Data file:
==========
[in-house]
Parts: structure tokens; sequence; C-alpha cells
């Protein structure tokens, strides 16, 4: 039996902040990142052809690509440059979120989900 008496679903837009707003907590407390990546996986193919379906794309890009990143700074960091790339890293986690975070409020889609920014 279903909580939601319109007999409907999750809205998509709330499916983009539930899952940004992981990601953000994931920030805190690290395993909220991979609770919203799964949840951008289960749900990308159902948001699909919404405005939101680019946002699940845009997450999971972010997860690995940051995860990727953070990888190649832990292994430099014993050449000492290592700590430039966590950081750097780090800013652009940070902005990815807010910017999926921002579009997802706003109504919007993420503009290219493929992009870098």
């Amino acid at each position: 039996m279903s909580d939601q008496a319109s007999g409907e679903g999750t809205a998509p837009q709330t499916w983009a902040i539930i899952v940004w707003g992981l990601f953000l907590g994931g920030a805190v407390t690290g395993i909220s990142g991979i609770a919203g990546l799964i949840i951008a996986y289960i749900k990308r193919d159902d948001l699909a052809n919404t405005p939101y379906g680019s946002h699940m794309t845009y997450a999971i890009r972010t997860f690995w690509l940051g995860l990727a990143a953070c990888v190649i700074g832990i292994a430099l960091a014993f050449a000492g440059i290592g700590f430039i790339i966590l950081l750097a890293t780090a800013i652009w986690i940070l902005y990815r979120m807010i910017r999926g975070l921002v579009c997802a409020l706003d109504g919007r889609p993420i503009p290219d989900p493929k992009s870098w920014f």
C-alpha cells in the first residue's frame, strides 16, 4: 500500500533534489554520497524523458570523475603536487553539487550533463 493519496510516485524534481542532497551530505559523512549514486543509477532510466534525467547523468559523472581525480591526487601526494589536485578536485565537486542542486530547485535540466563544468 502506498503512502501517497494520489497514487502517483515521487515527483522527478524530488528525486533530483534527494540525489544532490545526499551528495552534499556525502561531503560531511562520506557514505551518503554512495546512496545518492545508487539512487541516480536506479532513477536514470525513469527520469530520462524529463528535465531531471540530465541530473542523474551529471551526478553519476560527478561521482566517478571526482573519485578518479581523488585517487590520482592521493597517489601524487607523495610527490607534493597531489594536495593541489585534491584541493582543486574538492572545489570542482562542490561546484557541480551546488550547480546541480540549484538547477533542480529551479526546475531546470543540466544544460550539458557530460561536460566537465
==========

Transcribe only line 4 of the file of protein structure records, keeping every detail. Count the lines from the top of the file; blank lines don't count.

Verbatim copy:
């Amino acid at each position: 039996m279903s909580d939601q008496a319109s007999g409907e679903g999750t809205a998509p837009q709330t499916w983009a902040i539930i899952v940004w707003g992981l990601f953000l907590g994931g920030a805190v407390t690290g395993i909220s990142g991979i609770a919203g990546l799964i949840i951008a996986y289960i749900k990308r193919d159902d948001l699909a052809n919404t405005p939101y379906g680019s946002h699940m794309t845009y997450a999971i890009r972010t997860f690995w690509l940051g995860l990727a990143a953070c990888v190649i700074g832990i292994a430099l960091a014993f050449a000492g440059i290592g700590f430039i790339i966590l950081l750097a890293t780090a800013i652009w986690i940070l902005y990815r979120m807010i910017r999926g975070l921002v579009c997802a409020l706003d109504g919007r889609p993420i503009p290219d989900p493929k992009s870098w920014f």